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Scott Franklin, Other Republicans Dominate In Local Elections

Scott Franklin will be moving from an office at Lakeland City Hall to one in the U.S. Capitol after he handily defeated Democrat Alan Cohn for a seat in Congress in the November general election. He had already vanquished Republican incumbent Ross Spano in the primary, entering the race because he felt he was better suited to ensure the district remained red. Republicans dominated in Polk local elections, as voters returned Bill Braswell to the County Commission and Colleen Burton, Josie Tomkow, and Melony Bell to the Florida House of Representatives.  

 

Polk Remains Red, But Lakeland Edged Toward Purple

While Polk County remains solidly red in politics, some people like to say that Lakeland tends towards purple — a nearly even mix between red and blue. That was nearly true in the presidential election. Lakeland voters favored Donald Trump, but by a lower margin than in 2016. That year, Trump won 54.9% of votes cast in Lakeland precincts; this year, it was 51.9%. Unlike 2016, when Lakeland voters favored Trump by the same percentage as countywide Polk voters, this year Lakeland’s margin was 4.6 percentage points lower than the county’s 56.5% tally. Two precincts near downtown that favored Trump four years ago flipped to Joe Biden this time.

 

Chamber Plans Business Resource Complex Near RP Funding Center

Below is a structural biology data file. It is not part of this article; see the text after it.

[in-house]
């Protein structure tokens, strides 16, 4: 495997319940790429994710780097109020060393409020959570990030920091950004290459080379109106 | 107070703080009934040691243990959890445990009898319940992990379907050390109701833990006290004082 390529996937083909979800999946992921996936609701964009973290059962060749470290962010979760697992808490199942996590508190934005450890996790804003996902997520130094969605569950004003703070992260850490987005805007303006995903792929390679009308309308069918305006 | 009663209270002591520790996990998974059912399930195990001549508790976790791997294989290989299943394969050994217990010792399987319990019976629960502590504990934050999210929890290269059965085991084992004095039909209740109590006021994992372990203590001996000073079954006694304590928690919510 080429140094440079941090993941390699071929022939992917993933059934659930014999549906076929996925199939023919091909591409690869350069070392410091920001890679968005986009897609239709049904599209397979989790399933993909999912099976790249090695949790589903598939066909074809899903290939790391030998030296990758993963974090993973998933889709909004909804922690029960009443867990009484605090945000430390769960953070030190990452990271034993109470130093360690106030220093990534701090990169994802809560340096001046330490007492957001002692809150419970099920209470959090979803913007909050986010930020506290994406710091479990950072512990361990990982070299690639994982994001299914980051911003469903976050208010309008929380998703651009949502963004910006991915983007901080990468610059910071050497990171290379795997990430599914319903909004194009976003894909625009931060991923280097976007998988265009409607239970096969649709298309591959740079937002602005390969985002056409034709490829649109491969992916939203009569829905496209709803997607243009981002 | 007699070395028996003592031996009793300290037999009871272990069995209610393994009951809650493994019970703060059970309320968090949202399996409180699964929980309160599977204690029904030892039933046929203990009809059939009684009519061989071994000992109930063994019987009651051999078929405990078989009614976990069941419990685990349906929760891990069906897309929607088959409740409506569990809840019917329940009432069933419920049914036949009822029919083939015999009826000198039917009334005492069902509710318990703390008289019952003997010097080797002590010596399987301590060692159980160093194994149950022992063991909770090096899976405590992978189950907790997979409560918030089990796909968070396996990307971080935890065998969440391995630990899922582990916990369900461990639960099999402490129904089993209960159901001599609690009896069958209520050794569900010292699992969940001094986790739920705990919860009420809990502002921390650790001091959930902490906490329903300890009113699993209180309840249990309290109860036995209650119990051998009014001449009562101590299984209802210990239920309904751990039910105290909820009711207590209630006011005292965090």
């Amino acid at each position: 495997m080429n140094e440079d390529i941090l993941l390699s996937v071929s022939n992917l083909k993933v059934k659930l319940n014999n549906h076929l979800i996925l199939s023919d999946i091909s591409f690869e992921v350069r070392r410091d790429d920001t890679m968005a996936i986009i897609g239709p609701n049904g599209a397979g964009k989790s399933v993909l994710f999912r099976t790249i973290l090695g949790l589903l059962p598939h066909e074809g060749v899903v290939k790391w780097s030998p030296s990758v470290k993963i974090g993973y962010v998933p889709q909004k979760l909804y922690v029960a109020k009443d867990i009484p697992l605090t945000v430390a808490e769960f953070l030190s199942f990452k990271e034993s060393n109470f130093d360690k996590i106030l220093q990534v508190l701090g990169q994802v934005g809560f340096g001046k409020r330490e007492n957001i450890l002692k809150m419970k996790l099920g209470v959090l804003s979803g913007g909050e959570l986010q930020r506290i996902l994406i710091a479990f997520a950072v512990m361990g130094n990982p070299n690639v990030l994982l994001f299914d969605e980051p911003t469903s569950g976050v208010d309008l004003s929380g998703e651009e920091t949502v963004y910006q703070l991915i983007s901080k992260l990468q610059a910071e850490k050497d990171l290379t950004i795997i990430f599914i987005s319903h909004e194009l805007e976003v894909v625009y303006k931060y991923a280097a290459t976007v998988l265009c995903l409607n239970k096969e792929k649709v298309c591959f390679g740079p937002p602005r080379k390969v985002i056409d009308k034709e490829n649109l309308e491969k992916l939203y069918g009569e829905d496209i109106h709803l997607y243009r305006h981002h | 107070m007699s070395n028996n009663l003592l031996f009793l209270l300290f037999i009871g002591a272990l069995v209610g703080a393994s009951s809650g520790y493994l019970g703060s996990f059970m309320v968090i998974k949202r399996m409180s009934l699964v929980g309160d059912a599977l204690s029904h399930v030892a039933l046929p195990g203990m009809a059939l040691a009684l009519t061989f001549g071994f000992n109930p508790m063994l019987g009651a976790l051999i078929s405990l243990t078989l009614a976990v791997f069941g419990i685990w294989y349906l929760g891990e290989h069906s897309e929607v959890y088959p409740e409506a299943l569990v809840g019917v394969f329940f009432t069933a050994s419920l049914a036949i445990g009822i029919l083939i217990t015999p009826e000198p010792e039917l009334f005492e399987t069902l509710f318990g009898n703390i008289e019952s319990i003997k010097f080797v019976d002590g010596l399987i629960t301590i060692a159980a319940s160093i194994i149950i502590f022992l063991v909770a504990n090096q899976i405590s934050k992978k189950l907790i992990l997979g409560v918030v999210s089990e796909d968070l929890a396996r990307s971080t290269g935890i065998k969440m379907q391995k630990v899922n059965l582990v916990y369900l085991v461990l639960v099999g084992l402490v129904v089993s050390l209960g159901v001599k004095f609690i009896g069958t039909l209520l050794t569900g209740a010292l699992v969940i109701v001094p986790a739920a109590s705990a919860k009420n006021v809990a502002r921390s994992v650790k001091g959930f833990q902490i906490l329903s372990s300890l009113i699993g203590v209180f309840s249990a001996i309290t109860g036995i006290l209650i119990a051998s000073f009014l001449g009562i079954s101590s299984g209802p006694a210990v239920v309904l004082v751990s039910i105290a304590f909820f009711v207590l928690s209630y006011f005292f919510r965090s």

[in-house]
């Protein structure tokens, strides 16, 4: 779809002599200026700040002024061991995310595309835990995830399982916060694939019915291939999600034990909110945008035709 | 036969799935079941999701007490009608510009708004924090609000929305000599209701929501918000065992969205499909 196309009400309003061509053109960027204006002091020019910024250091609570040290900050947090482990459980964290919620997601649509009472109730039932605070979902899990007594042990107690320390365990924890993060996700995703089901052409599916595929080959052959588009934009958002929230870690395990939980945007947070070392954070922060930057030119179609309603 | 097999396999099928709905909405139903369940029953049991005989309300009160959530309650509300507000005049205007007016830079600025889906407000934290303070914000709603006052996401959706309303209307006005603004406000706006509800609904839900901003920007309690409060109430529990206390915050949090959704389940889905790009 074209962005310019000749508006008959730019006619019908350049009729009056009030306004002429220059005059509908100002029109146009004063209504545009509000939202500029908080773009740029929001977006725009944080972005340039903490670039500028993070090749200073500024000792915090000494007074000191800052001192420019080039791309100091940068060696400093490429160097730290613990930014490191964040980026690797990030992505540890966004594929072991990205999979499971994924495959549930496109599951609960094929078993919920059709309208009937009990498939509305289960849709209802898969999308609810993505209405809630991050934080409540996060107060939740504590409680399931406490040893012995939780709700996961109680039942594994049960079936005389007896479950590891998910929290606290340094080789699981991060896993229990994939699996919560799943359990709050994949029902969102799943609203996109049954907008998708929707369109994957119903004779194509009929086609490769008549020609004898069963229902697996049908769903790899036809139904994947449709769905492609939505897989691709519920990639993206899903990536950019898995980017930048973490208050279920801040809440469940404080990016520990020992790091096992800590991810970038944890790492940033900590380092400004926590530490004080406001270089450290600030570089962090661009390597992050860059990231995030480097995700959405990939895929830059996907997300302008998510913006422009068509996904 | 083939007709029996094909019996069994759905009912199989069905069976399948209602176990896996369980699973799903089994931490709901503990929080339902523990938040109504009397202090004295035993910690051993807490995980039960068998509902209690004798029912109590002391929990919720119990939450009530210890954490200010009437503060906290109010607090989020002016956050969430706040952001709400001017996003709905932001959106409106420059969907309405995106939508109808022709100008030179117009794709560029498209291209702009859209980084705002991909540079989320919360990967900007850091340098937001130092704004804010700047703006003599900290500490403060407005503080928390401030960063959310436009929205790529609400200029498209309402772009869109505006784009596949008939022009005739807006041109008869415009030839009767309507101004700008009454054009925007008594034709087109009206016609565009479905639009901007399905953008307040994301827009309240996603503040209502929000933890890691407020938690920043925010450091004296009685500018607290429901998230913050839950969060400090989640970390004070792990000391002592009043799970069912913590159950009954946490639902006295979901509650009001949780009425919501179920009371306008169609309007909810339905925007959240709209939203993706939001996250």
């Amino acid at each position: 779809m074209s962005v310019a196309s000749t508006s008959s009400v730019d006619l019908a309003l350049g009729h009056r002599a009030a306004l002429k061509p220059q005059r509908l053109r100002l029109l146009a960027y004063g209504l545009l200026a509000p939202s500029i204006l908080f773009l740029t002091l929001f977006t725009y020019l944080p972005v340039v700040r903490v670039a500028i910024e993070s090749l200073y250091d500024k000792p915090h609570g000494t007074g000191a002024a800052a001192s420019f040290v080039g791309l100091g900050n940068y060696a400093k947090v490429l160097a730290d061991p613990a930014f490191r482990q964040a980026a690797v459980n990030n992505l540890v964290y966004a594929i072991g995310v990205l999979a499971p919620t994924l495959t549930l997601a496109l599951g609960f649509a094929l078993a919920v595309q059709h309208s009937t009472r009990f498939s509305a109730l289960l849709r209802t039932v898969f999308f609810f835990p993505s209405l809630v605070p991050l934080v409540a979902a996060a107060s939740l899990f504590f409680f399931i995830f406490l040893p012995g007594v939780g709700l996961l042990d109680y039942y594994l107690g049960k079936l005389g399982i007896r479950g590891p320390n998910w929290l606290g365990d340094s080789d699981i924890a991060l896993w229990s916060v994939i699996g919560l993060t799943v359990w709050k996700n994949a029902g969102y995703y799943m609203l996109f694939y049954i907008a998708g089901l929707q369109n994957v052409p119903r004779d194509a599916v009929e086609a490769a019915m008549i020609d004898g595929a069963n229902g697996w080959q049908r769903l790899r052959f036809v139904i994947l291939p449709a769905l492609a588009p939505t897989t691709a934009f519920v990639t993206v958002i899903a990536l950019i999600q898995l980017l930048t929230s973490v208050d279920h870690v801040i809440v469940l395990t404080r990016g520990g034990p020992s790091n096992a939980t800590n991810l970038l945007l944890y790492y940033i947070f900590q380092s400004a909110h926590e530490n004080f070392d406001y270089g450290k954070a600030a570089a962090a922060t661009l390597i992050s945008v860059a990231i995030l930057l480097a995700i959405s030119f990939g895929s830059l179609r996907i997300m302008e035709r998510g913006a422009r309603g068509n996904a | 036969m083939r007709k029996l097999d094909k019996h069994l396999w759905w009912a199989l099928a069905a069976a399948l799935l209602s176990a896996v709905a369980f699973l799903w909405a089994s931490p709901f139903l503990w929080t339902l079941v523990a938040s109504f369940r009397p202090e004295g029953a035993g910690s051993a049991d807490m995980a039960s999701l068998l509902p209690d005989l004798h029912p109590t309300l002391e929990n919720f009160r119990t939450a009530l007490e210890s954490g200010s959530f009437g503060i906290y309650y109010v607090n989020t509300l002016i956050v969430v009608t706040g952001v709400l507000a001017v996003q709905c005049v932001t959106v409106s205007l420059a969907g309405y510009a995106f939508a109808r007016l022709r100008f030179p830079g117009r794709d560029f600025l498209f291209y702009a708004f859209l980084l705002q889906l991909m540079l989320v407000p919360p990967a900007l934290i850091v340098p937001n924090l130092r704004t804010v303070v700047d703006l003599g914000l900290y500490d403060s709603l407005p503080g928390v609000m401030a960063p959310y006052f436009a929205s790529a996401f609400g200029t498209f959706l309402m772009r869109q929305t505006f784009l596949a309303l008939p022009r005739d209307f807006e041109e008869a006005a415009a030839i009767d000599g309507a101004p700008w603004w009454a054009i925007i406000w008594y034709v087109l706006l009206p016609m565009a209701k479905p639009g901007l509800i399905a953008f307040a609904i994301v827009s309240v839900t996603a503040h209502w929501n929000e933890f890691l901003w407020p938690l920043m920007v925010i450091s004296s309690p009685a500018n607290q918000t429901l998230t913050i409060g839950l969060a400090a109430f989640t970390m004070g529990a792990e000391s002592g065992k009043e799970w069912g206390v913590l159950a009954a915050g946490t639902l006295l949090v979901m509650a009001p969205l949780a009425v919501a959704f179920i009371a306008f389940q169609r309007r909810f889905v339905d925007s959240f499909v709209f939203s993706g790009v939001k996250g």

The pink Park Trammell Building perched above Lake Morton projects heritage. But the 1926 structure proved inhospitable to modern technology, so the Lakeland Area Chamber of Commerce has been looking to vacate it for a new home. Their grand idea is to create a Business Resource Center to house up to a dozen other business-serving organizations. They found a spot to build it on city-owned property just north of the Hyatt Place Hotel next to the RP Funding Center. Now that the city has agreed to sell the land and defray some development expenses, the next task is to secure more funding. Completion is expected in 2022 or 2023.

 

Candlelight Vigil on Lake Morton Pays Respect to Victims

Shock waves rippled through the sedate South Lake Morton neighborhood when police tape cordoned off a block containing some of the lakefront’s largest houses. Shock turned to dismay and grief when it was revealed that an intruder bent on robbery ended the lives of two residents as they were preparing for breakfast. Edie Yates Henderson, 67, built a successful CPA firm with her late first husband and served a dozen years on the Lakeland City Commission. David Henderson, her 63-year-old husband of eight years, was a lawyer turned commercial real estate developer. Friends held a candlelight vigil along the lake to mourn their passing.

 

New Monument Honors Veterans Of Desert Storm

Military veterans serving during Operations Desert Storm and Desert Shield in 1990 and 1991 are honored by a new monument at Lakeland’s Veterans Park. The cube-shaped stone marker was dedicated during the Polk County Veterans Council annual commemoration held the Saturday before Veterans Day. The event was co-sponsored by the Rotary Clubs of Lakeland. The ceremony also honored World War II veterans, a veteran of the year, a veteran supporter of the year and Florida Southern College’s cadet of the year. The U.S. led a 35-nation coalition in the Gulf War conflicts 30 years ago in repelling Iraq’s invasion of Kuwait.